California Catholic Conference Celebrates Fifty Years as a Voice for Life and Dignity

In 1990, Father Sylvester Ryan was flabbergasted to be named an auxiliary bishop of Los Angeles. As he learned about a calling he had never expected, he encountered the California Catholic Conference (CCC), the public affairs arm of the state’s bishops.

In 1990, Father Sylvester Ryan was flabbergasted to be named an auxiliary bishop of Los Angeles. As he learned about a calling he had never expected, he encountered the California Catholic Conference (CCC), the public affairs arm of the state’s bishops.

His first CCC meeting gave him new respect for the ministry of bishops.

“I was in awe,” he said.

It wasn’t the bishops’ ecclesiastical power that impressed him, but their pastoral concern for people in need.

“They were discussing a whole broad spectrum of reality,” he said. “They were articulate. They were strong.”

Seven years later, as the bishop of the Diocese of Monterey, Bishop Ryan became president of the CCC.

“Never would I have dreamed that I would be walking through the halls of Sacramento and talking with the various levels of government . . . and learning about all these issues and laws and policies,” said Bishop Ryan, who is retired.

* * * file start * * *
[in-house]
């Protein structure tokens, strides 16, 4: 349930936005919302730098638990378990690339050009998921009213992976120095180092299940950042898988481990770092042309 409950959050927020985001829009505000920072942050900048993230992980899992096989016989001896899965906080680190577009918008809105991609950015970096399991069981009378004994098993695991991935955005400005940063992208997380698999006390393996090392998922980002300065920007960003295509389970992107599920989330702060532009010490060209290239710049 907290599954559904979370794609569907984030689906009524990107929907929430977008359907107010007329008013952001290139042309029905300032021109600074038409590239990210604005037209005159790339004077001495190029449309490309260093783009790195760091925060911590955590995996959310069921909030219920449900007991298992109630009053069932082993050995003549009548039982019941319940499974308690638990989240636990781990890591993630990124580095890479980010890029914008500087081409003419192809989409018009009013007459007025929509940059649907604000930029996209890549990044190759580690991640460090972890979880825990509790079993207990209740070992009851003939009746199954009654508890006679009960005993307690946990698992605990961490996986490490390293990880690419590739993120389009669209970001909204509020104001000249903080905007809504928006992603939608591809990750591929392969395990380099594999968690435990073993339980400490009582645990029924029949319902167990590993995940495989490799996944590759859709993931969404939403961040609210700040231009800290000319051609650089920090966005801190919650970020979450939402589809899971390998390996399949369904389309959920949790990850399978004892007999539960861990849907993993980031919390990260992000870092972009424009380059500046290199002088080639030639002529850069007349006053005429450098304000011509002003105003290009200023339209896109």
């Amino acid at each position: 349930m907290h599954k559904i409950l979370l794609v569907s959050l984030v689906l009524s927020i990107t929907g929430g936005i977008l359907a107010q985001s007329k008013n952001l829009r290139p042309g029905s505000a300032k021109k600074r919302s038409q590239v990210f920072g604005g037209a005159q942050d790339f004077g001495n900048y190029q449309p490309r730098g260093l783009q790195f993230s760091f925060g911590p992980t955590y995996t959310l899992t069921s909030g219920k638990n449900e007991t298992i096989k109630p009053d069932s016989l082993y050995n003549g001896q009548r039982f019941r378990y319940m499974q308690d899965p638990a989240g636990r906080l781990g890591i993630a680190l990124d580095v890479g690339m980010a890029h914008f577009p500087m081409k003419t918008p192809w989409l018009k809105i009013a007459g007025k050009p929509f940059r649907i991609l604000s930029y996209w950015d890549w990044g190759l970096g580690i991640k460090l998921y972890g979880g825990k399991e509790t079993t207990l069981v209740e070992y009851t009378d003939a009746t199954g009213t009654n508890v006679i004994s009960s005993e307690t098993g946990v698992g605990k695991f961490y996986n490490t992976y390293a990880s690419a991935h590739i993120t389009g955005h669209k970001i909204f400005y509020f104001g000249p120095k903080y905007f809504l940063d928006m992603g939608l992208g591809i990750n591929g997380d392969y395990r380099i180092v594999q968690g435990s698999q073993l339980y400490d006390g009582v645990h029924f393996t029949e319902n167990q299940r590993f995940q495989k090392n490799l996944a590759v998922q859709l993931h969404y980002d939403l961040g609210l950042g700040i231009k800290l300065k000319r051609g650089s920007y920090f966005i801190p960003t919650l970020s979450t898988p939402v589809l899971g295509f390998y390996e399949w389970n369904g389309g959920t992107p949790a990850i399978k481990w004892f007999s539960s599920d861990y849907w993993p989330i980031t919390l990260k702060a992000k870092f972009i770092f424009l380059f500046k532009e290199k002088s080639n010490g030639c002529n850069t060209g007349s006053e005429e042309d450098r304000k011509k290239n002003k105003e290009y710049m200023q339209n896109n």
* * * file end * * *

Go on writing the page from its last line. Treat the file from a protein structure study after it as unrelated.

“It was a graced place to be.”

This year the CCC celebrates its 50th anniversary. For a half-century, it has sought to apply the principles of Catholic social teaching – the common good, protection of the vulnerable, respect for human life and dignity – to legislation. California’s 11 million Catholics are nearly a third of the state’s population, and the bishops learn directly about critical needs from a network of more than 1,100 parishes, 41 Catholic hospitals, 36 healthcare centers, and 181 social service centers.  

“We are the voice for the poor, for the voiceless. We worked really hard on overcoming prejudice in our society and trying to stand those who have no one to stand for them,” said Bishop Gerald Wilkerson, a retired auxiliary bishop of the Archdiocese of Los Angeles, who was CCC president 2010-2013.

“If we can support efforts to make their lives better, to touch their lives; if we can work with the legislature to build a more inclusive society, then together we will have done something very good.”

The CCC does not endorse, oppose or donate to politicians. Through the bishops, staff, and a network of grassroots Catholics, it argues for or against bills based on research, reasoning and Catholic social principles. It assists the state’s two archdioceses and 10 dioceses with local issues and with statewide pastoral projects on matters ranging from racism to end-of-life care.

“We come at it as a voice for a vision of the human person and the common good, the good society, and particularly of care for those who are poor and struggling,” said Edward ‘Ned’ Dolejsi, who has served 22 years as executive director. “That is always the voice of the Church in the political arena.”

The CCC was created in 1971, uniting a few lobbyists representing Catholic schools, Catholic Charities and Catholic hospitals. While the latter two now have their own offices, education remains a vital concern of the CCC.